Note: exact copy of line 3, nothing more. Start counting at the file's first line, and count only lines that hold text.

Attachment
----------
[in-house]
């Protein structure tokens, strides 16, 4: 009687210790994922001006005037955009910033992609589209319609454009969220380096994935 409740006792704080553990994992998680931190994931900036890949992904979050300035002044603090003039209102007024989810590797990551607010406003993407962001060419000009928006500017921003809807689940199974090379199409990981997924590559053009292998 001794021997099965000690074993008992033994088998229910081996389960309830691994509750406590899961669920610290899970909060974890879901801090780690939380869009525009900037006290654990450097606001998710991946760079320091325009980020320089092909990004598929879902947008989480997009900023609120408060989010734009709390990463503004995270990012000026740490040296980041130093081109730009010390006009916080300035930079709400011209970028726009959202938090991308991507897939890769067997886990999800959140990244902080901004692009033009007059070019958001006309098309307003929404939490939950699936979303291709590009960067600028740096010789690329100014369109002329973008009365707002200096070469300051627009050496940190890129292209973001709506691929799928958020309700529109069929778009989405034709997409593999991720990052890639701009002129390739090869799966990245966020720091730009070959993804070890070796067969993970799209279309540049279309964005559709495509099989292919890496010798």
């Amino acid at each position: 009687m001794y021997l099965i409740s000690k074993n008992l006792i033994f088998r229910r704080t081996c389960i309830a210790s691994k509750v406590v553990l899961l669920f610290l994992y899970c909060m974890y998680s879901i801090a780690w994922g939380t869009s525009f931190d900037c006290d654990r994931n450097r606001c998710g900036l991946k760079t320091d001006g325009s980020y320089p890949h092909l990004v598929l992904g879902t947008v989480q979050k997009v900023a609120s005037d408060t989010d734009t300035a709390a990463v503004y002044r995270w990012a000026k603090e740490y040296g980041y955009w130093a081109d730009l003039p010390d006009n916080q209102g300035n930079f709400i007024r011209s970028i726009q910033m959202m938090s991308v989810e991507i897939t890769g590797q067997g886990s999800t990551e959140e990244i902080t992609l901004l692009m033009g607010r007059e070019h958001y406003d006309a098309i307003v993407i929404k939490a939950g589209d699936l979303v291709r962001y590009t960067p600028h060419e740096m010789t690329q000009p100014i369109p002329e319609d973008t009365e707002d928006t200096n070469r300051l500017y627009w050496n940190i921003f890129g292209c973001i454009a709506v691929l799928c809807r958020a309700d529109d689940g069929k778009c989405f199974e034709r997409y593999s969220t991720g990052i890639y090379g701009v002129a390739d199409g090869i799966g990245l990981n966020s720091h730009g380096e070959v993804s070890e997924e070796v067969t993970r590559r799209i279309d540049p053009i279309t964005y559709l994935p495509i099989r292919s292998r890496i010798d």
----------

């Amino acid at each position: 009687m001794y021997l099965i409740s000690k074993n008992l006792i033994f088998r229910r704080t081996c389960i309830a210790s691994k509750v406590v553990l899961l669920f610290l994992y899970c909060m974890y998680s879901i801090a780690w994922g939380t869009s525009f931190d900037c006290d654990r994931n450097r606001c998710g900036l991946k760079t320091d001006g325009s980020y320089p890949h092909l990004v598929l992904g879902t947008v989480q979050k997009v900023a609120s005037d408060t989010d734009t300035a709390a990463v503004y002044r995270w990012a000026k603090e740490y040296g980041y955009w130093a081109d730009l003039p010390d006009n916080q209102g300035n930079f709400i007024r011209s970028i726009q910033m959202m938090s991308v989810e991507i897939t890769g590797q067997g886990s999800t990551e959140e990244i902080t992609l901004l692009m033009g607010r007059e070019h958001y406003d006309a098309i307003v993407i929404k939490a939950g589209d699936l979303v291709r962001y590009t960067p600028h060419e740096m010789t690329q000009p100014i369109p002329e319609d973008t009365e707002d928006t200096n070469r300051l500017y627009w050496n940190i921003f890129g292209c973001i454009a709506v691929l799928c809807r958020a309700d529109d689940g069929k778009c989405f199974e034709r997409y593999s969220t991720g990052i890639y090379g701009v002129a390739d199409g090869i799966g990245l990981n966020s720091h730009g380096e070959v993804s070890e997924e070796v067969t993970r590559r799209i279309d540049p053009i279309t964005y559709l994935p495509i099989r292919s292998r890496i010798d």